A previous post wrote about competency maps used by Altria’s Asian law department (CounseltoCounsel, May 2005 at pg. 11). The group developed a skills and competency profile (sometimes called a “competency map”) for each lawyer position. The profile captured the needed skills in four categories and ranked the competency level the incumbent needed in each for the position.
Pitney Bowes has thrown out the old competency models and exchanged them for “High Impact Learning Maps.” Is that just a new term for the same old thing? Definitely not, according to Dave Basarab, Director of Employee Development at Pitney Bowes, who is to speak at a conference [Sharing @ LearnShare, Atlanta, Georgia, Oct. 13-14, 2005 at Emory University].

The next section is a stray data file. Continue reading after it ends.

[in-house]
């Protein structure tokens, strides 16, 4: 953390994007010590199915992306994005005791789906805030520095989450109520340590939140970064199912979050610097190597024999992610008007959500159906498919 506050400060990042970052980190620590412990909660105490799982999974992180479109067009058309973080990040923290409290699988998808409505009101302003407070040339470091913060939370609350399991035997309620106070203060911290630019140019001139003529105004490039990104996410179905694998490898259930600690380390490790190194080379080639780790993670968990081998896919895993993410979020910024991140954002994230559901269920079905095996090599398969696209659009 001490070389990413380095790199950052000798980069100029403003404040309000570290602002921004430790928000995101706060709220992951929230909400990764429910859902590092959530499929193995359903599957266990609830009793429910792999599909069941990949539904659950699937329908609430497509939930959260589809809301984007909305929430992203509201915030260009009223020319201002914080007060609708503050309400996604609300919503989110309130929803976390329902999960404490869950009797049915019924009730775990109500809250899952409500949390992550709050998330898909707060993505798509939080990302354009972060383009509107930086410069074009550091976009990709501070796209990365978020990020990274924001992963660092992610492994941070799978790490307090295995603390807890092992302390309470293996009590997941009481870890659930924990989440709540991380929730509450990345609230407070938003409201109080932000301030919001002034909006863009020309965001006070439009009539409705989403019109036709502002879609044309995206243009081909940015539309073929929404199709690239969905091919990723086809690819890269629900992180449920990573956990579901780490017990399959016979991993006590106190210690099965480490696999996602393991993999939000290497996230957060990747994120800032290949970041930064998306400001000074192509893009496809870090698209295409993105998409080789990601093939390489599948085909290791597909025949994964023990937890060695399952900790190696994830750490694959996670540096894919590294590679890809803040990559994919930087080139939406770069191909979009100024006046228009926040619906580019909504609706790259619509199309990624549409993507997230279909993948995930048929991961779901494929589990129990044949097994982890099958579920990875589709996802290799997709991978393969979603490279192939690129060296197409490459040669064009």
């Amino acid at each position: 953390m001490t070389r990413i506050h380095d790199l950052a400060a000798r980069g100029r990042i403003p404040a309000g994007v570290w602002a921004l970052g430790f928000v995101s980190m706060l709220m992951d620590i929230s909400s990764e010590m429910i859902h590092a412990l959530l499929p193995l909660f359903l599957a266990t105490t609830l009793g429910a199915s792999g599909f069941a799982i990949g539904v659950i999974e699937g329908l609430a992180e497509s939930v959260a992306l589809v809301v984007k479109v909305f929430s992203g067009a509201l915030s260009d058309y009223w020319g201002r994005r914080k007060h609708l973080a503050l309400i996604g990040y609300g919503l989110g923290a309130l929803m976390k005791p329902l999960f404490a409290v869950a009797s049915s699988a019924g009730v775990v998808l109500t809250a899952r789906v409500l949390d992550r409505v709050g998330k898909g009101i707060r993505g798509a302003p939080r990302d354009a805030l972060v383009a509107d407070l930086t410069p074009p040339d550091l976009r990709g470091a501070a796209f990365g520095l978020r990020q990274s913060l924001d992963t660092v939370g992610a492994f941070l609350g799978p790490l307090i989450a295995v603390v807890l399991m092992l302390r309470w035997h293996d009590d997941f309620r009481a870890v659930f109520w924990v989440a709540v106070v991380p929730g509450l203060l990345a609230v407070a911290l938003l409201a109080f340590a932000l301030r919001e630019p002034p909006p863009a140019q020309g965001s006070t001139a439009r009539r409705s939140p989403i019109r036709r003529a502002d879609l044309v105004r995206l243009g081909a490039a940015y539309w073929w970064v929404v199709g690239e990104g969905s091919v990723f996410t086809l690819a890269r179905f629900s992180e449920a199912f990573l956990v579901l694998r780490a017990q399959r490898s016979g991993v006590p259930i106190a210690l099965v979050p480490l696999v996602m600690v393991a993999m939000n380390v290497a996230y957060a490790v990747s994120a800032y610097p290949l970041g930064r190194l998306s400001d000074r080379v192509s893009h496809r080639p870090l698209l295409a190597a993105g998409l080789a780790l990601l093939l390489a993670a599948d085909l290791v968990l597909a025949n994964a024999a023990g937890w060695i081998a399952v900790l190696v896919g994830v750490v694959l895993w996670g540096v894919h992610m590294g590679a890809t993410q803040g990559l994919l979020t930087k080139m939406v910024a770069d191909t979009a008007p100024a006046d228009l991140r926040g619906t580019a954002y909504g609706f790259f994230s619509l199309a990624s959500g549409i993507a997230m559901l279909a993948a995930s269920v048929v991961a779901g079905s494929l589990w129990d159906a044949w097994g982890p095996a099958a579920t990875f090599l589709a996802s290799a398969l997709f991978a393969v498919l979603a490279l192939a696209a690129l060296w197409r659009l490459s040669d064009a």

According to the brochure, this talent development tool provides:
• Significant increases in productivity
• Learner intentionality (that clotted phrase will pack the auditorium!)
• A line of sight to performance results (jargon, what jargon?)
I do not mean to be flip simply because of word choice, as this evolution beyond competency maps may offer profound benefits.